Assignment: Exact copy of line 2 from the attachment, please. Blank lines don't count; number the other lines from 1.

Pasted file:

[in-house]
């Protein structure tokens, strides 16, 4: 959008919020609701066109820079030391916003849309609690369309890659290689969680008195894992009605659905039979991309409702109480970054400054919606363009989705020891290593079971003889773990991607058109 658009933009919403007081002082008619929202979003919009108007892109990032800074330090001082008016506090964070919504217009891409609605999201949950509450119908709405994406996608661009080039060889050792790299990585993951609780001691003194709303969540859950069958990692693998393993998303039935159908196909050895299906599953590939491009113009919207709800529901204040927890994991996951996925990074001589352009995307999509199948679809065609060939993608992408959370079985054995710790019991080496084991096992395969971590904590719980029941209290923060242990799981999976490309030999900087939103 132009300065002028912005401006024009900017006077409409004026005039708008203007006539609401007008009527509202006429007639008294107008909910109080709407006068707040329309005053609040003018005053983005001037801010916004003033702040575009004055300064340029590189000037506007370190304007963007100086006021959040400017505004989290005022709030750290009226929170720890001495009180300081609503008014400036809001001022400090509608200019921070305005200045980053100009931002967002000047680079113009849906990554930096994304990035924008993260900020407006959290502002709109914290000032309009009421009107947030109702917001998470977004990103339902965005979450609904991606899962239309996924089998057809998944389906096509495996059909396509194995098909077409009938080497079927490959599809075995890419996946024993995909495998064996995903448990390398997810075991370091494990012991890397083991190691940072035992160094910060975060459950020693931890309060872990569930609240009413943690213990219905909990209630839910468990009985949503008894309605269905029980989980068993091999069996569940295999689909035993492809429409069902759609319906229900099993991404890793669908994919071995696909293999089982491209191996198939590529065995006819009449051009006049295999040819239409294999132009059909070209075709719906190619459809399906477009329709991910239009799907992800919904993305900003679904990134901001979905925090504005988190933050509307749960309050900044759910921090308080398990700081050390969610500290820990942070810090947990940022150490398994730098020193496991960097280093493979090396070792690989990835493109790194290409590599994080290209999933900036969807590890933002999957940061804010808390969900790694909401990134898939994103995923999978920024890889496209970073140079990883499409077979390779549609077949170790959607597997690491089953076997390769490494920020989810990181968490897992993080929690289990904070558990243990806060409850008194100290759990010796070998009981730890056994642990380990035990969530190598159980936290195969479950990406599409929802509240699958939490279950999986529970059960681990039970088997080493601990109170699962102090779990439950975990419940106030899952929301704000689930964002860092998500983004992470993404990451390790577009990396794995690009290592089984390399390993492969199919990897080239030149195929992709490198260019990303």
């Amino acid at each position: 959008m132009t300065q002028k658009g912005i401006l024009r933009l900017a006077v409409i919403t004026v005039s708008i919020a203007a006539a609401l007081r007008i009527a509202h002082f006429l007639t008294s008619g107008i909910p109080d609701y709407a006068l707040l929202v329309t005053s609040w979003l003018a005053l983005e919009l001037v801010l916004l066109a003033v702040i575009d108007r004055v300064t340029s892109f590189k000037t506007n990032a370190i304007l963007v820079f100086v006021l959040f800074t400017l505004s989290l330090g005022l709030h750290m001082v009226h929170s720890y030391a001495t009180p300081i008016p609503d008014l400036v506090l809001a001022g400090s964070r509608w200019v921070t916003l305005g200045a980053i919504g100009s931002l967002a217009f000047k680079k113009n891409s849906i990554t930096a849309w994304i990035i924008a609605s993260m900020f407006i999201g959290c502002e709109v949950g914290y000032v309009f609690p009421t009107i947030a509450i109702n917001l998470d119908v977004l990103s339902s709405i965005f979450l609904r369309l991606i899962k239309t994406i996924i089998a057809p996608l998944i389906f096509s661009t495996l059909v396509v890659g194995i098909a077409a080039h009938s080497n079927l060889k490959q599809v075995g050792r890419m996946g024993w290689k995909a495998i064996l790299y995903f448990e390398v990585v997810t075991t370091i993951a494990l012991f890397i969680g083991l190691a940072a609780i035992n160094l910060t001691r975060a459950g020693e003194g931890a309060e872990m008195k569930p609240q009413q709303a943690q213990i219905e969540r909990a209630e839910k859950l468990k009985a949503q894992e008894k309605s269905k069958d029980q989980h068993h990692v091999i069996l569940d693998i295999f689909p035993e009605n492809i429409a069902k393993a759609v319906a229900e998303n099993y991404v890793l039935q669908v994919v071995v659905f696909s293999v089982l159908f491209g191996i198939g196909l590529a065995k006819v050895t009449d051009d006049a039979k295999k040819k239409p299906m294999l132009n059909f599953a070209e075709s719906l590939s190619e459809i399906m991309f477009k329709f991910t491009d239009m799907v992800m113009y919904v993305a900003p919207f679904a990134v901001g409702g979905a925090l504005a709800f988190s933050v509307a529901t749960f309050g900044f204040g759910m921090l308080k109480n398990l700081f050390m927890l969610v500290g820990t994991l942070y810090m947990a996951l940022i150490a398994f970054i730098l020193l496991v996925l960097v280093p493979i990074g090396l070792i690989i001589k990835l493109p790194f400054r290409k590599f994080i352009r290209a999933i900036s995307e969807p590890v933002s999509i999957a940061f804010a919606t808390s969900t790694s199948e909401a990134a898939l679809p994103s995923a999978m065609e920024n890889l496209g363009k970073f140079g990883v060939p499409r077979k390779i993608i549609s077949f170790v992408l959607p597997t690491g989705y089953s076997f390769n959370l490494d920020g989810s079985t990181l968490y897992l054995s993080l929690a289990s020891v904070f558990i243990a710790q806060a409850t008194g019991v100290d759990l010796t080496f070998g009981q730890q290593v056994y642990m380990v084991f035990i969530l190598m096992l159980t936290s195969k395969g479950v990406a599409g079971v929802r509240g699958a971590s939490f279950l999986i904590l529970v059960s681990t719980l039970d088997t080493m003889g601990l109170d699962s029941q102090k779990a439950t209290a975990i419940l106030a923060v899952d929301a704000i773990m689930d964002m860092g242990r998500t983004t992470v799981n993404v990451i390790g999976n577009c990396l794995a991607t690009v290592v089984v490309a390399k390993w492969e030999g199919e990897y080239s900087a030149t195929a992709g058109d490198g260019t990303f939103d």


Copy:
């Protein structure tokens, strides 16, 4: 959008919020609701066109820079030391916003849309609690369309890659290689969680008195894992009605659905039979991309409702109480970054400054919606363009989705020891290593079971003889773990991607058109 658009933009919403007081002082008619929202979003919009108007892109990032800074330090001082008016506090964070919504217009891409609605999201949950509450119908709405994406996608661009080039060889050792790299990585993951609780001691003194709303969540859950069958990692693998393993998303039935159908196909050895299906599953590939491009113009919207709800529901204040927890994991996951996925990074001589352009995307999509199948679809065609060939993608992408959370079985054995710790019991080496084991096992395969971590904590719980029941209290923060242990799981999976490309030999900087939103 132009300065002028912005401006024009900017006077409409004026005039708008203007006539609401007008009527509202006429007639008294107008909910109080709407006068707040329309005053609040003018005053983005001037801010916004003033702040575009004055300064340029590189000037506007370190304007963007100086006021959040400017505004989290005022709030750290009226929170720890001495009180300081609503008014400036809001001022400090509608200019921070305005200045980053100009931002967002000047680079113009849906990554930096994304990035924008993260900020407006959290502002709109914290000032309009009421009107947030109702917001998470977004990103339902965005979450609904991606899962239309996924089998057809998944389906096509495996059909396509194995098909077409009938080497079927490959599809075995890419996946024993995909495998064996995903448990390398997810075991370091494990012991890397083991190691940072035992160094910060975060459950020693931890309060872990569930609240009413943690213990219905909990209630839910468990009985949503008894309605269905029980989980068993091999069996569940295999689909035993492809429409069902759609319906229900099993991404890793669908994919071995696909293999089982491209191996198939590529065995006819009449051009006049295999040819239409294999132009059909070209075709719906190619459809399906477009329709991910239009799907992800919904993305900003679904990134901001979905925090504005988190933050509307749960309050900044759910921090308080398990700081050390969610500290820990942070810090947990940022150490398994730098020193496991960097280093493979090396070792690989990835493109790194290409590599994080290209999933900036969807590890933002999957940061804010808390969900790694909401990134898939994103995923999978920024890889496209970073140079990883499409077979390779549609077949170790959607597997690491089953076997390769490494920020989810990181968490897992993080929690289990904070558990243990806060409850008194100290759990010796070998009981730890056994642990380990035990969530190598159980936290195969479950990406599409929802509240699958939490279950999986529970059960681990039970088997080493601990109170699962102090779990439950975990419940106030899952929301704000689930964002860092998500983004992470993404990451390790577009990396794995690009290592089984390399390993492969199919990897080239030149195929992709490198260019990303």